When the place we call Arkansas was purchased from the French in 1803 there were very few humans in the region. In the following twenty years those who migrated to the wilds of Arkansas were small in number because of the almost impenetrable swamps of the Mississippi Delta. Most of the immigrants traveled the Southwest Trail (Old Military Road). Everywhere the trail crossed a major stream someone set up a ferry. In addition to the ferry there was often a small store for supplies, a post office, a room for the night and a saloon. These ferry crossings became the nidus for towns along the trail. Saline Crossing at the end of River Street in Benton was one of those places.
The majority of the first immigrants were poor young families looking for a piece of good land that was unclaimed. Often, the men came alone, cleared a plot of land, built a house and then sent for their family. As to what these adventurous souls faced, it was clearly a hard life. Basic food stuffs like flour and salt were only intermittently available. The principal meat sources were pork and wild game. Taking a page from the American Indians, homegrown corn, beans and squash became staples in the diet.
Illness and disease were a fact of life. The germ theory of disease had not been formulated and the prevailing belief was that each location had an epidemic constitution; for each locale there was a set of temperature, wind, humidity and decaying organic material in the environment that created an epidemic of disease; as long as this combination existed the epidemic would continue. The word malaria derives from the Latin for mal (bad) air. The most important of the illness they faced were the “Fevers” (malaria and typhoid). Almost everyone who came to the wildness had a version of these illnesses in their first year; if they survived, they were said to be “seasoned.” The heaviest burden of illness fell on the young mothers and their children. Maternal and infant mortality were high and would continue to be so until the mid-20th century.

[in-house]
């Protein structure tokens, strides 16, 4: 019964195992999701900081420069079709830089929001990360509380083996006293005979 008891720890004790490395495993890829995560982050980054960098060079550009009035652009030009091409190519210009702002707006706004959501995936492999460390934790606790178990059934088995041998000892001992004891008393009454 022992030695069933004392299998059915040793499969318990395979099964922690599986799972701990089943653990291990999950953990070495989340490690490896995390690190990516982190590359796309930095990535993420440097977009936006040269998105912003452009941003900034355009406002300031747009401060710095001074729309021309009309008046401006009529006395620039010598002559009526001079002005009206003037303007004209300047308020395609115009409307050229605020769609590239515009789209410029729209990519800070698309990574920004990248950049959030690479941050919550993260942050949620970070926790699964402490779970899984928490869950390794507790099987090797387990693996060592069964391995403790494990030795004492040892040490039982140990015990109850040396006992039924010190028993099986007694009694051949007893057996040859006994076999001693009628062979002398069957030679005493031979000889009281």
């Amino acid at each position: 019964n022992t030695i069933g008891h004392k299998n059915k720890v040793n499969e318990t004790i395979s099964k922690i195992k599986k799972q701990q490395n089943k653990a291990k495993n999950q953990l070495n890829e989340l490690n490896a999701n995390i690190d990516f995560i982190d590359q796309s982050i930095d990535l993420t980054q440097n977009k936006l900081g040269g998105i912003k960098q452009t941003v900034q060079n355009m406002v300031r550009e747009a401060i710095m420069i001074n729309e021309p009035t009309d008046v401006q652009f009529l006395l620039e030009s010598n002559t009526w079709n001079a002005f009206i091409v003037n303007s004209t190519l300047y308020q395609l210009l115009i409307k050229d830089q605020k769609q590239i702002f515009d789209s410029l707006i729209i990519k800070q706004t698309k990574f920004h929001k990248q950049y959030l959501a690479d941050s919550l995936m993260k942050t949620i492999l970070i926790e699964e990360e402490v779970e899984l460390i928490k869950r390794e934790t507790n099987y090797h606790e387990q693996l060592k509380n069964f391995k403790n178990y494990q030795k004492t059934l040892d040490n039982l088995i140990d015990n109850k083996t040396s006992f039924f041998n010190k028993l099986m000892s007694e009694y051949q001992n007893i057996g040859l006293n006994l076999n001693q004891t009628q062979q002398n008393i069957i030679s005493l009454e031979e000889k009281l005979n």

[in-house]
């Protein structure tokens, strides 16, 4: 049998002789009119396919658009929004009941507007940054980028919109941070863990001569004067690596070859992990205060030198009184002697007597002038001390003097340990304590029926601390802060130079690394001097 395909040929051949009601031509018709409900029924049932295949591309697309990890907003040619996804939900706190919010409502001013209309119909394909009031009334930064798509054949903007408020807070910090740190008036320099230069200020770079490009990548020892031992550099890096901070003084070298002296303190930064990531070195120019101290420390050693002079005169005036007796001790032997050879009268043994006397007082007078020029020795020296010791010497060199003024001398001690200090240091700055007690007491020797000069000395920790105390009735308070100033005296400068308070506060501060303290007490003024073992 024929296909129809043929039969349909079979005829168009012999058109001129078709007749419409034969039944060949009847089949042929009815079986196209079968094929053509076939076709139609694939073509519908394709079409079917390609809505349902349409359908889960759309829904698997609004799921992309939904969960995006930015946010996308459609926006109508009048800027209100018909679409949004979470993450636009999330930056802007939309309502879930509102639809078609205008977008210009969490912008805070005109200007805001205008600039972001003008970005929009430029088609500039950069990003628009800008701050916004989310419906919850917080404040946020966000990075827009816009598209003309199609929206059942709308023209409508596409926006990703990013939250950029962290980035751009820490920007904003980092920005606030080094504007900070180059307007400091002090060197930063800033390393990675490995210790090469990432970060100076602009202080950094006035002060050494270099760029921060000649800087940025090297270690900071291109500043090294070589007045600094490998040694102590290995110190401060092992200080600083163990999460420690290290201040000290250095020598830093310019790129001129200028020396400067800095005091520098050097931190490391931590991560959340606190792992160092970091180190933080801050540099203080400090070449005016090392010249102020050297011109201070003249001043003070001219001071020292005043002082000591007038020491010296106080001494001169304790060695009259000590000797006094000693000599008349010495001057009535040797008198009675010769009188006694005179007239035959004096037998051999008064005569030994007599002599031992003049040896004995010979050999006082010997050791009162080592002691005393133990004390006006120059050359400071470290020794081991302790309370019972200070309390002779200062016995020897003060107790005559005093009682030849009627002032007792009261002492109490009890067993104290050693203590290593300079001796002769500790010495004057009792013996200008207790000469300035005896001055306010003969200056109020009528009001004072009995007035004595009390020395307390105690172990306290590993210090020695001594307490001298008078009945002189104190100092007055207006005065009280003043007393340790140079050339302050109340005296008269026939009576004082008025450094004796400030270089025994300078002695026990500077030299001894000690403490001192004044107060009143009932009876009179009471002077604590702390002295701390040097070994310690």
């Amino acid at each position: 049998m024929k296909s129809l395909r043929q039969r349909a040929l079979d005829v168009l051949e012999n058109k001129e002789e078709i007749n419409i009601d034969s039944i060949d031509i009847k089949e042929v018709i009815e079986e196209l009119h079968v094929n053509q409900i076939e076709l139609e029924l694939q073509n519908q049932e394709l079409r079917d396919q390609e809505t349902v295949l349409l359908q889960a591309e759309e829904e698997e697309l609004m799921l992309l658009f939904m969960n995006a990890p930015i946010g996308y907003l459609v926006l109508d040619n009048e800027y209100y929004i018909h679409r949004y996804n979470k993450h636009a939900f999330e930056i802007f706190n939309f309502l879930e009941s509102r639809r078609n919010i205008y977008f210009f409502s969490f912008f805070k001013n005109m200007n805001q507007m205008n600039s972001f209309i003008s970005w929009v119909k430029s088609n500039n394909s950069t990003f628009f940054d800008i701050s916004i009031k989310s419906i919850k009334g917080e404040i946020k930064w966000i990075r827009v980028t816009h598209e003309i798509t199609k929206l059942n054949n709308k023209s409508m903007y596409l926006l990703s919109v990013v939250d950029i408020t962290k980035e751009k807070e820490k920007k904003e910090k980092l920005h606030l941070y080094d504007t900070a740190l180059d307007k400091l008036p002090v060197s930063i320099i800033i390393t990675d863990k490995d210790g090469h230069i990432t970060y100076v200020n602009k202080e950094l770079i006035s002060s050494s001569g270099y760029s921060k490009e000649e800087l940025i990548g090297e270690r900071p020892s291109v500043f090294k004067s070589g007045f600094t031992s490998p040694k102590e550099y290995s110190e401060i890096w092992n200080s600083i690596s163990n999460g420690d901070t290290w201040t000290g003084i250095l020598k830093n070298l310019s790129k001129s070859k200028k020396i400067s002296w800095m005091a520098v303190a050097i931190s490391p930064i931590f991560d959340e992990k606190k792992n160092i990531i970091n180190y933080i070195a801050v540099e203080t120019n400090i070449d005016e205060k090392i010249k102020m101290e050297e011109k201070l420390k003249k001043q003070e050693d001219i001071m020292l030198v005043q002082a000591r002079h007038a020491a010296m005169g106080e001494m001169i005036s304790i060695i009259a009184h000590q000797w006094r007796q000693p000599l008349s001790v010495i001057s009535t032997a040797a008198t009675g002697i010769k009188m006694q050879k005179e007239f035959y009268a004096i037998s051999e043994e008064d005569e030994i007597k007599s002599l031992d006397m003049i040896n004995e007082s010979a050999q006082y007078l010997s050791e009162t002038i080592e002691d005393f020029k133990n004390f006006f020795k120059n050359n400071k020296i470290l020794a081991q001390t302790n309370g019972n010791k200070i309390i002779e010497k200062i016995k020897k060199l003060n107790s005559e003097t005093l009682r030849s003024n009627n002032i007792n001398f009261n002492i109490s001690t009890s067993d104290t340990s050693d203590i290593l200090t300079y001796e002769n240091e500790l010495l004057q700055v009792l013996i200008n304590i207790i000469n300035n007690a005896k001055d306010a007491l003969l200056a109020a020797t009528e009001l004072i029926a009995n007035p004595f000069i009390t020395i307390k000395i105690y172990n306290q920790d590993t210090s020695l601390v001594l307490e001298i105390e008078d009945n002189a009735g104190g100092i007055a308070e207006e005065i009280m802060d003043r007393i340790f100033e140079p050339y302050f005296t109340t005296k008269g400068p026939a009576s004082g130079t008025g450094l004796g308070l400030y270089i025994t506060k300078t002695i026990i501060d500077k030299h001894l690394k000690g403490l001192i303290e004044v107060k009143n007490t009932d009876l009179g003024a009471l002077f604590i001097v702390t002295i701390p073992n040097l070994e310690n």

Three violent illnesses dominated the wilds of Arkansas throughout the 19th century: smallpox, cholera and yellow fever. Despite the fact that there was an adequate vaccination for smallpox, the average citizen was almost as afraid of the immunization as they were the disease. It would not be until 1917 when the newly formed Arkansas Board of Health mandated smallpox immunization for school attendance that smallpox began to be controlled. Cholera was introduced into the United States in 1832 and for the rest of the 19th century especially during the Civil War it was an ever-present danger. Yellow fever, though not widespread or prevalent in the hills of Saline County, was feared much like Ebola. The hint of yellow fever caused people to abandon their towns or set up “shot-gun” quarantines preventing strangers from entering.
As for health care, most people were on their own. Medical self-help books like Dr. Gunn’s Domestic Companion were in common use. Generally, where two or more people gathered someone calling themselves a doctor was around; most were poorly trained. A typical doctor’s bag of that day contained: medicines to induce vomiting or diarrhea, dental gear to pull teeth, canvas bandages, a variety of non-sterile surgical blades, splinting material and cupping glasses for blistering. He was also equipped with a number of tonics, oils, chest rubs, and expectorants that he compounded on the spot.
The second half of the 19th century saw the emergence of the germ theory of disease and the development of vaccines and anti-toxins for many of the common diseases that plagued the people of Saline County.